During our discussion, the energy and the friendship between the women was tangible. And it reminded me of why my co-authors and I decided to write The Newport Ladies Book Club series in the first place. Not only because we were friends and had enjoyed enriched lives because of it, but because we wanted to write about one of the greatest blessings in our lives. Then transfer that to characters in a book club who are brought together for a single common purpose in the love of reading, but walk away with so much more.

Monday, November 12, 2012

From my First Book Group to Newport Ladie's Book Club

By Josi S. Kilpack
I joined my first book group when I was about 23 years old. I lived in a ‘starter’ neighborhood in Draper where there were a lot of young moms like me who wanted things to do, were making some of our first adult friendships, and had energy I stand in awe of now that I’m pushing forty and try to be in bed by 9:30. There were twelve of us in the group and we met once a month, taking turns choosing the book we would read and discuss. There were always refreshments.

I had been a voracious reader for many years before I joined this group, but I tended to read rather narrowly; when I read Regency Romance I ONLY read Regency Romance. When I read biographies, I spent months just reading biographies. I didn’t follow Oprah’s book club or read reviews, instead I would read everything by a particular author, or other books in that specific genre. I had never been involved in book discussions until being a part of this group, and it was fascinating to hear what other people saw that I’d missed, or share a point I noted that no one else had seen. I read my first (and to date, only) Jane Austin novel because of that group. Most of the books we read were outside of my ‘sphere’ and it helped me realize just how much is out there.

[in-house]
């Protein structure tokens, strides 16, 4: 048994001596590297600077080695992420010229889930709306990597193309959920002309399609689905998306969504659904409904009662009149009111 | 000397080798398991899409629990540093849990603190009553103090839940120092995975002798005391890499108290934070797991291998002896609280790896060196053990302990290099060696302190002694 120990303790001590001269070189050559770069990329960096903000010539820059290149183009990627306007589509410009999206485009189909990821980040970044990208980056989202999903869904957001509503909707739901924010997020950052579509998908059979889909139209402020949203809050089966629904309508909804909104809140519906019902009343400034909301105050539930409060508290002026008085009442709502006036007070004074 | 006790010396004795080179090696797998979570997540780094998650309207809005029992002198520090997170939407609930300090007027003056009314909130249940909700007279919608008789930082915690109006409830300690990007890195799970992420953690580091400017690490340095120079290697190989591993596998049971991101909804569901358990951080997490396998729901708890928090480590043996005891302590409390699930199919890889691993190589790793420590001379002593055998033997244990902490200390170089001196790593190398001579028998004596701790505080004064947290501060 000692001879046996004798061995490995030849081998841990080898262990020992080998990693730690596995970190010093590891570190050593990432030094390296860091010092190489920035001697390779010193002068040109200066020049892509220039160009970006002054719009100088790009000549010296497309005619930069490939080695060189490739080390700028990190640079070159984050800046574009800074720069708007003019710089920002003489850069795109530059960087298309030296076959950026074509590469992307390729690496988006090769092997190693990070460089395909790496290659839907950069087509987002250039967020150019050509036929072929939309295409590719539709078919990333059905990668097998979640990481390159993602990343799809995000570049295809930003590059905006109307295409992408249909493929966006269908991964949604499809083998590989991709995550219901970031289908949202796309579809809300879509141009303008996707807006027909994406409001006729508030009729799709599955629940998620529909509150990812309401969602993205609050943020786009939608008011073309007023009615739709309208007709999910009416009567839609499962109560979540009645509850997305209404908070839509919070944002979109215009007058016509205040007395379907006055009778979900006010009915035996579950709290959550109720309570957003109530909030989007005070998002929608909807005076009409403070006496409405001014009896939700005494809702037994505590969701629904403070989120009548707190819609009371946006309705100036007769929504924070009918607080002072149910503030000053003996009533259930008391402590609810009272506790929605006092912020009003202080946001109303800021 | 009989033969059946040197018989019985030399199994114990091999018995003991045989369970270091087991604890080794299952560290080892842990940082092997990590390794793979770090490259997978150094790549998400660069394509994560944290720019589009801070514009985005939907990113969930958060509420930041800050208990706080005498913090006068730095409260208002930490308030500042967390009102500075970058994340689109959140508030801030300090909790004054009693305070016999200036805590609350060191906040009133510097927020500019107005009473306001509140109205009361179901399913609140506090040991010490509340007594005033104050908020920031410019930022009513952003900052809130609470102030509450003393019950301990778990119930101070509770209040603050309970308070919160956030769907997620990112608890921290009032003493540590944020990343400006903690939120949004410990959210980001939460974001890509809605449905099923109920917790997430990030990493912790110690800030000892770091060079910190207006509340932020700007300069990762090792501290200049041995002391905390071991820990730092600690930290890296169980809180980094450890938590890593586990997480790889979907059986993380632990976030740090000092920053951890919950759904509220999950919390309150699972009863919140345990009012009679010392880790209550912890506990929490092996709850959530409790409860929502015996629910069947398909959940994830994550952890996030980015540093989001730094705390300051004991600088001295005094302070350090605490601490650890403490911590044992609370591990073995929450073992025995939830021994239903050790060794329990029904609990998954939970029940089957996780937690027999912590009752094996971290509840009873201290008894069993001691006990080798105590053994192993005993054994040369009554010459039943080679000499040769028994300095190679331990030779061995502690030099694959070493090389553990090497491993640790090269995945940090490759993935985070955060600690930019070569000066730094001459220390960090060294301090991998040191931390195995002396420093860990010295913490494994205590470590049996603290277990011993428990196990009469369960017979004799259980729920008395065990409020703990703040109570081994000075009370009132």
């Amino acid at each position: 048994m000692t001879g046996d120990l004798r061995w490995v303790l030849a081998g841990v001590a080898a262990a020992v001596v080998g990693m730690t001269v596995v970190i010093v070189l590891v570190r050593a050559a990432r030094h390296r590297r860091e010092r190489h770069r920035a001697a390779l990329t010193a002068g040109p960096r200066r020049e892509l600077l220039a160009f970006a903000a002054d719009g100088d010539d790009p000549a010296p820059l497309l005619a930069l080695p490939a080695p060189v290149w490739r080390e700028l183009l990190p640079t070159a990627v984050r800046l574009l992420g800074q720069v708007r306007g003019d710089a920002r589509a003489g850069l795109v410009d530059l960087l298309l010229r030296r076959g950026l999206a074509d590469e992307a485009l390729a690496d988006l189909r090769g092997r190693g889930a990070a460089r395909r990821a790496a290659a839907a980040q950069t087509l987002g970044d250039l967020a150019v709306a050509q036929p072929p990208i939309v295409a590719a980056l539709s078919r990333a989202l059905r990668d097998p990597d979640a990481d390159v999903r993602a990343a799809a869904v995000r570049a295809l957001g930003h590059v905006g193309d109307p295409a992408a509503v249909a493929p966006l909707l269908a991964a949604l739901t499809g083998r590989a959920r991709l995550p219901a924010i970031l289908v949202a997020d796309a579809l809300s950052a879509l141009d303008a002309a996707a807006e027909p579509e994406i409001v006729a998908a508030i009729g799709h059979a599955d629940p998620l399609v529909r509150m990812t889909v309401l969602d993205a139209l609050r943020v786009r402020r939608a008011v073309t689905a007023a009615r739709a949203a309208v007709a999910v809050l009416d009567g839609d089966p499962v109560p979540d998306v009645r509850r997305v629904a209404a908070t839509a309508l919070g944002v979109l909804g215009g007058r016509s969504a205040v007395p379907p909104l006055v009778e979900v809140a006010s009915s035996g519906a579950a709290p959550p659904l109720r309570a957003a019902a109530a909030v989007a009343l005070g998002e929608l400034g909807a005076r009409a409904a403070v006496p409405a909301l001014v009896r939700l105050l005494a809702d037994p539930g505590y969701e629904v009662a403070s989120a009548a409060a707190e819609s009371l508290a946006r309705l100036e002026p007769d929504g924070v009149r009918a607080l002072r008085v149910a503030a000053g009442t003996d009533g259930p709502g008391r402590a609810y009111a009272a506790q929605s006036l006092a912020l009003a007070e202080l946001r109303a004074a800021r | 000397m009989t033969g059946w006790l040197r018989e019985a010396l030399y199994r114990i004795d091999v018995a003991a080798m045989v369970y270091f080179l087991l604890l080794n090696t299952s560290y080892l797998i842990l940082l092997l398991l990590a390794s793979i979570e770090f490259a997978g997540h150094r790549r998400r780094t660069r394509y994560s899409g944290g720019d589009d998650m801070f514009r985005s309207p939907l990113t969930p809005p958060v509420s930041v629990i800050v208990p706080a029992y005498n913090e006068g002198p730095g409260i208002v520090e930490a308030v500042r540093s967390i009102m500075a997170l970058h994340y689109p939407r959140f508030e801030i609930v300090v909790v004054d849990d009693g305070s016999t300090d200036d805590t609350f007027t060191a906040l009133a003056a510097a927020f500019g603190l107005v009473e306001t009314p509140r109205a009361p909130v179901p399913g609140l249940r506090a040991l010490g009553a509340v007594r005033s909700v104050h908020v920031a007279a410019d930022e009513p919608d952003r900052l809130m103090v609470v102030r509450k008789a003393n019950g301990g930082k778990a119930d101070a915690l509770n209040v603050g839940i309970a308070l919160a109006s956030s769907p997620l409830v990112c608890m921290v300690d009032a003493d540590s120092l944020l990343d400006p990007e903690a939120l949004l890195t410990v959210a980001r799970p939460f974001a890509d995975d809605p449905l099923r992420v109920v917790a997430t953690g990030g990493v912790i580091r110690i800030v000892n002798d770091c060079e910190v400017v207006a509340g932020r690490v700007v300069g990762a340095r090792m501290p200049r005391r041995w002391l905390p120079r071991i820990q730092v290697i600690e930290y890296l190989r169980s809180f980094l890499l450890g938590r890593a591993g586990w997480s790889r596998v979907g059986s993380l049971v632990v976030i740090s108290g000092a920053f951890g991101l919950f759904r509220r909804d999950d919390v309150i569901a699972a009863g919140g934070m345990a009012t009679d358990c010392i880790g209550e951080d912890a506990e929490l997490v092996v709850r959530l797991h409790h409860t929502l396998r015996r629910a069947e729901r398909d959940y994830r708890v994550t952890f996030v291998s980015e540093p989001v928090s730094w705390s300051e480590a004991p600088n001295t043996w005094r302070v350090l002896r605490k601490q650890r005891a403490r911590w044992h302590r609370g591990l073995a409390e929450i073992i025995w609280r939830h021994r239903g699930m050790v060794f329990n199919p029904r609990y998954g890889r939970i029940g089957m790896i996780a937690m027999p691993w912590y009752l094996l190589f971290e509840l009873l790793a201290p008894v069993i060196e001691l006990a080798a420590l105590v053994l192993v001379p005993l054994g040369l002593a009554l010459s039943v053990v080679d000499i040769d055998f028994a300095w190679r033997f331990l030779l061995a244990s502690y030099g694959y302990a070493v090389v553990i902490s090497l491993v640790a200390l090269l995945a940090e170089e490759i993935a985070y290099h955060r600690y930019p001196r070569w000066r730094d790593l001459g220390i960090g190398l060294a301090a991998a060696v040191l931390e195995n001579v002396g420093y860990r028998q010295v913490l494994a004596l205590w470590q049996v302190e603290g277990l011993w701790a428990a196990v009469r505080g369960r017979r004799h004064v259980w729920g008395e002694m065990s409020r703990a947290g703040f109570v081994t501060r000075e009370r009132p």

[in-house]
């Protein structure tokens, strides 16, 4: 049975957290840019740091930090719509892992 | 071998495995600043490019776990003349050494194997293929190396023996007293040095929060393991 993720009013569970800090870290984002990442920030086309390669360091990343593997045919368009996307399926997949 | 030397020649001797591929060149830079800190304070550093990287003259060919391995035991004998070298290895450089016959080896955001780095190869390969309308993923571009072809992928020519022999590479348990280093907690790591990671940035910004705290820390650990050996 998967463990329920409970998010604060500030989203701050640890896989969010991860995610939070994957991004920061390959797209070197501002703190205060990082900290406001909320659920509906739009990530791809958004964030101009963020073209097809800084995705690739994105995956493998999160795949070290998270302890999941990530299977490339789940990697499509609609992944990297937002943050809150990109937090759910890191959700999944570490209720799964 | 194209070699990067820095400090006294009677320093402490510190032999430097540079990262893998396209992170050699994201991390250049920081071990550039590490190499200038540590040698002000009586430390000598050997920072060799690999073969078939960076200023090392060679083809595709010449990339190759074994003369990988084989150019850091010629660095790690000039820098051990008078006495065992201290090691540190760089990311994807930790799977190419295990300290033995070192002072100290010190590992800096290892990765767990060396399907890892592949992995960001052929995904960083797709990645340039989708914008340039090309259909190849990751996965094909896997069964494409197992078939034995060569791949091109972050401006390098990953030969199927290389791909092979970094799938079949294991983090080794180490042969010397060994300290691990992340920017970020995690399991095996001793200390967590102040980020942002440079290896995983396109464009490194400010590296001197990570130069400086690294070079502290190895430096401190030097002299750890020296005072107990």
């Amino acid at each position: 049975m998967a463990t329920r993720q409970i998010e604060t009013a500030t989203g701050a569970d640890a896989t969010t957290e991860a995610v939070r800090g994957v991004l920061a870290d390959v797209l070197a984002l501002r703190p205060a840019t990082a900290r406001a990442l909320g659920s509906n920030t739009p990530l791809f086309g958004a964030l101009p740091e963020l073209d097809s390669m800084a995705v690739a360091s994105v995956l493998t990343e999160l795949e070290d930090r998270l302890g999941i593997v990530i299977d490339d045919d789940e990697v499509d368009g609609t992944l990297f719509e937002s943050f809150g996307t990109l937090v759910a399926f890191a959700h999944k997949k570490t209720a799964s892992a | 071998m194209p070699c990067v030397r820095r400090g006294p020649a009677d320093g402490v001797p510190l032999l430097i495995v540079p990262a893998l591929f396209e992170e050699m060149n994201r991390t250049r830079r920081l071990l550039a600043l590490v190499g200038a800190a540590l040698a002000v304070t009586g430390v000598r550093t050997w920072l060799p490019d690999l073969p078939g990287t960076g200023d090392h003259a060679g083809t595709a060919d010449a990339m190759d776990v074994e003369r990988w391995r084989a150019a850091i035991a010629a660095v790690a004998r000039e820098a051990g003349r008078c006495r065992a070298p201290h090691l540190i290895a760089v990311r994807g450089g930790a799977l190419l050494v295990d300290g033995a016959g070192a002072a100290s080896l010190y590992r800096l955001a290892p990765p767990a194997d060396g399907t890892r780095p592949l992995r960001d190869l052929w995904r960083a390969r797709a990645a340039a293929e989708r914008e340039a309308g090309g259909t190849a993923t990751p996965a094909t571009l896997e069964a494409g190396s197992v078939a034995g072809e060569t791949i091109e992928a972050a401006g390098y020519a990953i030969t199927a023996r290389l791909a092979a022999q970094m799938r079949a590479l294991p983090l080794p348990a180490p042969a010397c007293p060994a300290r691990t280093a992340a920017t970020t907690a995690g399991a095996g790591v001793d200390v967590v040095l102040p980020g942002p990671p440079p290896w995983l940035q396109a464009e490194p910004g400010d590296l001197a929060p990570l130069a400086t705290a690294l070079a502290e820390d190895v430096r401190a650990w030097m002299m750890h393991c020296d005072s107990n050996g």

A year or so into our meetings, I had to take a break from the group when I was put on bed rest for a pregnancy. It was a difficult time and, honestly, missing book group was the least of my worries. I read a lot of books during this time and eventually started writing what would become my first published novel, Earning Eternity. I didn’t set out to write a novel; I though I had an idea for an interesting short story, but it grew and grew and grew and by the time my son was six weeks old, I had written a 300 page novel I had no idea what to do with. I told one friend about this book I’d written; she told someone else, who told someone else and at the March 1999 book group meeting someone asked me about it. Once I admitted what I had done (like it’s a bad thing, right?) they asked to read it for the next month’s book club. My sister helped me print up 12 copies of the book that I then handed out to these women. They became the first people to ever give me feedback. They also encouraged me to get this book published. They changed my life.

Fifteen years later, I get to be a part of a project that writes about members a book group. Funny how full those circles can be sometimes.

Monday, October 15, 2012

Daisy and Me

By Josi

I get asked a lot if my life is like that of my characters. For the most part, it isn’t, and that applies to Daisy. I did not get pregnant as a teenager, I have never been divorced, I’m not a snazzy dresser who gets my hair done regularly, I don’t have a career like she does, I didn’t take my kids to daycare, I’m not catholic, I have not left the faith of my youth, I have a good relationship with my parents, and I will not have any ‘surprise’ children—a hysterectomy guaranteed that. For the most part, Daisy and I are very different women. But there are some similarities.